Belgium’s Imec Xpand spots mega-opportunities in nanoelectronics

By Alex Derber, VCJ Correspondent

Pure-play hardware funds are a rarity in Europe, so a new Belgian investor recently raised eyebrows when it finalized a €117 million ($135 million) fund for early-stage nanoelectronics opportunities.

Based in the tech hub of Leuven, Imec Xpand is an independent VC with links to the Imec R&D center, which specializes in semiconductor innovation.

After 18 months of fundraising, LP contributions to Imec Xpand are split evenly among Imec, local government, financial investors, and corporates including Samsung and Philips.

First-time early-stage funds rarely surpass €100 million in Europe, so breaching that initial target was a big achievement, especially given the tiny presence of Belgian investors in Europe’s venture ecosystem.

But investors are hungry for this type of opportunity, says Tom Vanhoutte, a partner at Imec Xpand.

“Many funds are shying away from hardware investments, while our direct competitors in the tech-transfer funds are typically much smaller and don’t have financial return as their primary key performance indicator,” Vanhoutte says.

Vanhoutte describes his firm as halfway between a tech-transfer fund and a traditional VC.

He says years of advances in data analytics now require hardware improvements to realize their potential.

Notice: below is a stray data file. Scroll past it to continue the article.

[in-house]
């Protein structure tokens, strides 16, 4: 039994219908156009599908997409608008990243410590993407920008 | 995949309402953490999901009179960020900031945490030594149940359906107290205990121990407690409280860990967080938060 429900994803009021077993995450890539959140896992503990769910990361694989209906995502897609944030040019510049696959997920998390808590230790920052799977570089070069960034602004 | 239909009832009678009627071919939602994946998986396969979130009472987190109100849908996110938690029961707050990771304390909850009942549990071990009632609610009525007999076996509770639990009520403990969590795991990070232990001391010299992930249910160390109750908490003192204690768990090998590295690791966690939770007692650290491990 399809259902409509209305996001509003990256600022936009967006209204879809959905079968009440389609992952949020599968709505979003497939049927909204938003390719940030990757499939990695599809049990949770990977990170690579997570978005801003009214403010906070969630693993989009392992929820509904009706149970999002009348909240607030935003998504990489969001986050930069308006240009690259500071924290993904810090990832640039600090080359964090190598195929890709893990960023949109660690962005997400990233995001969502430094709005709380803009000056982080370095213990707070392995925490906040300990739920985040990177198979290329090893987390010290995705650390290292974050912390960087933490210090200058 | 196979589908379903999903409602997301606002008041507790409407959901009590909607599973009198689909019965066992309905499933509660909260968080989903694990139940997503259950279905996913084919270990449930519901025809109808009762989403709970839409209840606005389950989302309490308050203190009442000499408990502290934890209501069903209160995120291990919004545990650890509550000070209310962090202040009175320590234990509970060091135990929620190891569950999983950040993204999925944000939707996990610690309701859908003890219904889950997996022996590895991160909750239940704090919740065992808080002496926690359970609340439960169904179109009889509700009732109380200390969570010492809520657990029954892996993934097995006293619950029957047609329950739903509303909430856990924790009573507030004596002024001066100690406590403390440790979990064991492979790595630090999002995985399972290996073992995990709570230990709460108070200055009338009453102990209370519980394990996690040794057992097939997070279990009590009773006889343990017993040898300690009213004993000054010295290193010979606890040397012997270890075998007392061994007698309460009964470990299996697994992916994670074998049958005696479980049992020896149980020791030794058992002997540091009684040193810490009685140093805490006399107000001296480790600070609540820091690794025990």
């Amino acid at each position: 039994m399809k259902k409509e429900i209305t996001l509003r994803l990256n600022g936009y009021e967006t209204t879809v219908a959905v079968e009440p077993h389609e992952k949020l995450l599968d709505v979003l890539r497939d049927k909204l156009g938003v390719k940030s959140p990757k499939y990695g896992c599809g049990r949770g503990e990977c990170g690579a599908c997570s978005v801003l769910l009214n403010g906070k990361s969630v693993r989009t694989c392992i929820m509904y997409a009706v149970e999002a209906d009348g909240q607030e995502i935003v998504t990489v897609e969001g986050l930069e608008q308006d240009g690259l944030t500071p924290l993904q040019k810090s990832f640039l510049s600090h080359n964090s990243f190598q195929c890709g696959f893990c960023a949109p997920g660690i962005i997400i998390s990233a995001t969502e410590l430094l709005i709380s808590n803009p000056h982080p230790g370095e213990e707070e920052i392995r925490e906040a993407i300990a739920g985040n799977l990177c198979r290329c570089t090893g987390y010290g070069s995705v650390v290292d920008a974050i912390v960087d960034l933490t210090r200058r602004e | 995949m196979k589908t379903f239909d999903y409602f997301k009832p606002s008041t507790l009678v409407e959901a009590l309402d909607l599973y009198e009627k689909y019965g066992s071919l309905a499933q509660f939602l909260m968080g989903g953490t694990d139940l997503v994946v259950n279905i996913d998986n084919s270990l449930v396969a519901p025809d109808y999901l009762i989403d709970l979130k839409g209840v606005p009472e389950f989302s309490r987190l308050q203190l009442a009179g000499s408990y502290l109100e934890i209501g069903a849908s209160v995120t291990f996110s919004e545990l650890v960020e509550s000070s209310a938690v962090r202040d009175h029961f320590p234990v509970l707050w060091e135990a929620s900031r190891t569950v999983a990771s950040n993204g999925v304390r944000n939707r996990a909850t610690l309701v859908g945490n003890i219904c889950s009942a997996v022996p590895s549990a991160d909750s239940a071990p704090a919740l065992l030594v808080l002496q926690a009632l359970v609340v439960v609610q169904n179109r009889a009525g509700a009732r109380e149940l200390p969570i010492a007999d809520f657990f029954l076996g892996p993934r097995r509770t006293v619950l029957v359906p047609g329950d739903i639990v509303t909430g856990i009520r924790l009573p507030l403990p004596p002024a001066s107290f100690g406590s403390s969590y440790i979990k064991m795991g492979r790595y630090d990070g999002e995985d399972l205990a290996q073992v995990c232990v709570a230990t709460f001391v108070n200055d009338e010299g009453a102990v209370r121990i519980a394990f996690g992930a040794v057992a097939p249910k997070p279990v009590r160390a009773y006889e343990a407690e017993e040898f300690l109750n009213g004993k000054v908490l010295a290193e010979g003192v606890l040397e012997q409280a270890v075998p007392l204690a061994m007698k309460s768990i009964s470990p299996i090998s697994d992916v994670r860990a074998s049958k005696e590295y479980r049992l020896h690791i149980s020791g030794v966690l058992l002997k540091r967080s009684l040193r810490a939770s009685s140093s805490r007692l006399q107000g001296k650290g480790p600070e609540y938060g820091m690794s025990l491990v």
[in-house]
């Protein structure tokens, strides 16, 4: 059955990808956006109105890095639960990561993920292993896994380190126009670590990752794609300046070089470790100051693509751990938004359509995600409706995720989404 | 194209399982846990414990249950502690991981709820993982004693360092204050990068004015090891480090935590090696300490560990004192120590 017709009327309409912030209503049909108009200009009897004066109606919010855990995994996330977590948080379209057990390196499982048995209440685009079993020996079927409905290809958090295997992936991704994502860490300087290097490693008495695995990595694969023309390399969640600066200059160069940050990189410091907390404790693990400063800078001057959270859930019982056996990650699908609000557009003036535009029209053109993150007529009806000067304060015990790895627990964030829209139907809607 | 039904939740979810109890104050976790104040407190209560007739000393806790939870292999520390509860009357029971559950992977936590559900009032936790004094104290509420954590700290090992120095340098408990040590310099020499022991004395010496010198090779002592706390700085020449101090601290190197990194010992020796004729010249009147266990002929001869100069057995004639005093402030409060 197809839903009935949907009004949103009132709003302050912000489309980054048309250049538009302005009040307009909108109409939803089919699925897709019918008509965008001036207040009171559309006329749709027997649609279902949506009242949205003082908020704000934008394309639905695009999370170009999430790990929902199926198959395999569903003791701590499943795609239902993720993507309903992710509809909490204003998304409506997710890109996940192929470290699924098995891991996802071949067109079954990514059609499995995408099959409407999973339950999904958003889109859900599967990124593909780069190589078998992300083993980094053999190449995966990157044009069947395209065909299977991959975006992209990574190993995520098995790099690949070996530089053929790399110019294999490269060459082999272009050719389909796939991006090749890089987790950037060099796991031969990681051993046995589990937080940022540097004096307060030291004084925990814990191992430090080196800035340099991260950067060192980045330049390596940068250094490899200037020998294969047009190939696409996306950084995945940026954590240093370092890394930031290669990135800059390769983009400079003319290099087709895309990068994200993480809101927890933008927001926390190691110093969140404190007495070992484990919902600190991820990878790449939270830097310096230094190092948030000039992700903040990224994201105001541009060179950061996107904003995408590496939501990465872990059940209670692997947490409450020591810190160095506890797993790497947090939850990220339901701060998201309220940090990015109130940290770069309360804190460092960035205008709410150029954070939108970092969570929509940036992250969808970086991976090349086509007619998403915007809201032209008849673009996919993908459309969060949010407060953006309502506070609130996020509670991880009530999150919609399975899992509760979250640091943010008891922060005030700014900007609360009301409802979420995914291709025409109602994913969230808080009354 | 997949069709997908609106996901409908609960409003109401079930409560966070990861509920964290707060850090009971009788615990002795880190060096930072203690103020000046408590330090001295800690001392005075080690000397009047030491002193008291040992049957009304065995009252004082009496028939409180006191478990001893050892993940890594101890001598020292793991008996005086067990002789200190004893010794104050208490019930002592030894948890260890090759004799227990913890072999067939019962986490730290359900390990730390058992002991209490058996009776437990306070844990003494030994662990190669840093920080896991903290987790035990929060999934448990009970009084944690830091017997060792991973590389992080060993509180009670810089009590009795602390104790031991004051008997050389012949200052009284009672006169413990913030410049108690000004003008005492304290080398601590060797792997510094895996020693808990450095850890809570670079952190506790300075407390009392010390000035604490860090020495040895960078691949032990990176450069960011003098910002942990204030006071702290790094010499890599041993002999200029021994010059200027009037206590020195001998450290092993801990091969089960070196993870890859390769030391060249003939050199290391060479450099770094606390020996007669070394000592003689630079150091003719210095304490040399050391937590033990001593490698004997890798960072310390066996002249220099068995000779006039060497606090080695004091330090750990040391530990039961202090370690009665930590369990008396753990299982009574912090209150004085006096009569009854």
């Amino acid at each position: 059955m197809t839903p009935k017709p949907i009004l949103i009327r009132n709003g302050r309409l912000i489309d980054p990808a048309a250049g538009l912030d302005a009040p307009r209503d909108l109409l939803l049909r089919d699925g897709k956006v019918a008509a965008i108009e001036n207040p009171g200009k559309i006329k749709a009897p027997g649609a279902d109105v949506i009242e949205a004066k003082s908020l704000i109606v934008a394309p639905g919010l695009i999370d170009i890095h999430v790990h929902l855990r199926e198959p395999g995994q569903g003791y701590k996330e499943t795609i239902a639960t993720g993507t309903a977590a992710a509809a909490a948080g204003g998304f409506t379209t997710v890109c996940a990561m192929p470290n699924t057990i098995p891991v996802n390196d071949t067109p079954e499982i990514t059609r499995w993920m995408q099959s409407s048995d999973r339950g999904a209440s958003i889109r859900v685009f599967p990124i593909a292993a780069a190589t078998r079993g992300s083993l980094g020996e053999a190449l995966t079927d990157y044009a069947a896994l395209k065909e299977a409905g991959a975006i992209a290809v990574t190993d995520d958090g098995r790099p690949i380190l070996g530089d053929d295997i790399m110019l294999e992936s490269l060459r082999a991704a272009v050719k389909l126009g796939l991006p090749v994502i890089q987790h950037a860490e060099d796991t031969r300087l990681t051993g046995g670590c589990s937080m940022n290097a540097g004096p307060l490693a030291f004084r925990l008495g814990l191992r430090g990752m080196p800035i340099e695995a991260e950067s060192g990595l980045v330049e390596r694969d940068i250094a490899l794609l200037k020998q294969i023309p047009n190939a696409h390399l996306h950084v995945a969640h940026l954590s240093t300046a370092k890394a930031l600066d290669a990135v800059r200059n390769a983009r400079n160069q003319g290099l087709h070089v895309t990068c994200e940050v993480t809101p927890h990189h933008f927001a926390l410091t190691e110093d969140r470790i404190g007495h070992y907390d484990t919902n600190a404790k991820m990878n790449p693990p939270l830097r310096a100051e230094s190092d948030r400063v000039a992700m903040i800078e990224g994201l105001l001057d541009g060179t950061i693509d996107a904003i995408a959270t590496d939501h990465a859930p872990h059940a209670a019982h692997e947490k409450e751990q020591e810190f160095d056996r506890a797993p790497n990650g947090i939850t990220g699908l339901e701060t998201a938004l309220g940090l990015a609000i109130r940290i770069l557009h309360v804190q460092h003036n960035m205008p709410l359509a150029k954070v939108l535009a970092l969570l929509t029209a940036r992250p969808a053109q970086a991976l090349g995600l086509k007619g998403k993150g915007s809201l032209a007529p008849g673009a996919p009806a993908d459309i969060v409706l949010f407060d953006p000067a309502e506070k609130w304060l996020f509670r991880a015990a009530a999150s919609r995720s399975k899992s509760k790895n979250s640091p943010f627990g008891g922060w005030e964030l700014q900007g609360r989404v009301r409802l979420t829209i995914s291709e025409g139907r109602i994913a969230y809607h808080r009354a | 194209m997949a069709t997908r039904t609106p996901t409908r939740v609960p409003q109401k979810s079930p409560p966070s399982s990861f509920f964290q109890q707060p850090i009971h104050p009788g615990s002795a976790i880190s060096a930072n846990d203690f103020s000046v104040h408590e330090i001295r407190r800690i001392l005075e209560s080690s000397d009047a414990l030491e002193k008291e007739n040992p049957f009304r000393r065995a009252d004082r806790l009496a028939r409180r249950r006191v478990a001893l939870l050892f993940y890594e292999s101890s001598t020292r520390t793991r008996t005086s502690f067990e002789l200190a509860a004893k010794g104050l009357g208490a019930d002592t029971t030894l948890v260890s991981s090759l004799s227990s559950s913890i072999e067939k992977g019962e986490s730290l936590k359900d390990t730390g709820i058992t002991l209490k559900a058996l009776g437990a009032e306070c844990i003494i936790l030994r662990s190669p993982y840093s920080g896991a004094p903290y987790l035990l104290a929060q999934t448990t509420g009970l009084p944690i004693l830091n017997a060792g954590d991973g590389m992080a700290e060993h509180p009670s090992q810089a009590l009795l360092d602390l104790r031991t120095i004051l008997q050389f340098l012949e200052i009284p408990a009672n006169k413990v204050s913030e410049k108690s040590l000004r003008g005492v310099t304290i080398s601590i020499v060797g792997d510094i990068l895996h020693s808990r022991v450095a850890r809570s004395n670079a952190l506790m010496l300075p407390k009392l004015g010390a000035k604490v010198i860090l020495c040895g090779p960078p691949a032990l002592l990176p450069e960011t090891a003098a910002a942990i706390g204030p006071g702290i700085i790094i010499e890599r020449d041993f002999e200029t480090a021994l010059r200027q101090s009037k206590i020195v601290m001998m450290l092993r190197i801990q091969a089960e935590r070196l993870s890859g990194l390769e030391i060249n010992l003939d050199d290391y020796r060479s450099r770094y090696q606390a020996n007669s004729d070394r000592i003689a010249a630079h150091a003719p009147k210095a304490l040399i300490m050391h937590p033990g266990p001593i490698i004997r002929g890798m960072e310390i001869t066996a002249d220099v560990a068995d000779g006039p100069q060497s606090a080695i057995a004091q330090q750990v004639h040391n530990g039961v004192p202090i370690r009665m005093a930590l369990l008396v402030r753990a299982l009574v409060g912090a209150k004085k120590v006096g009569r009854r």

“In life-science applications, where data is generated for medical reasons, the quality of your device generating the data is at least as important as the data itself,” he says.

He also sees great potential in hardware security, quantum computing, display technologies for augmented reality, and self-driving cars.

“There is no network today, even 5G, that performs well enough to enable a network of self-driving cars,” he says. “So you need hardware innovation that will allow you to process data on a chip before you really have a self-driving car for everyone.”

Of the fund’s four initial investments, three were at seed stage. While it can also invest in Series A and B rounds, the firm likes to participate early, despite the greater technology risk.

“If you develop a technology where semiconductors play a role, it’s crucial you get involved at an early stage because once something has been developed to a certain specification it’s very difficult to change,” explains Vanhoutte.

To help develop their technologies, the firm’s portfolio companies can work with Imec and even use some of its IP.

Imec Xpand can invest up to €8 million over a company’s life to push growth. For initial tickets the firm will invest up to €2.5 million at a very early stage.

But paying up for quality is critical, Vanhoutte said. “To be involved in the right type of opportunities, even at an early stage, you have to be willing to put market valuations out there.”

Among the firm’s early investments is New York-based Mousensor, a biotech startup that uses mice to develop chips that could potentially identify any smell.

It is one of two U.S. investments by Imec Xpand. But most of the 15 or so investments it aims for will be in Europe.

“For early stage it’s beneficial to be close to the companies you support,” Vanhoutte says.

He adds: “We have not seen premiums for U.S. companies yet, but no doubt we will be confronted with them in the future.”

Alex Derber is a U.K.-based contributor. He can be reached at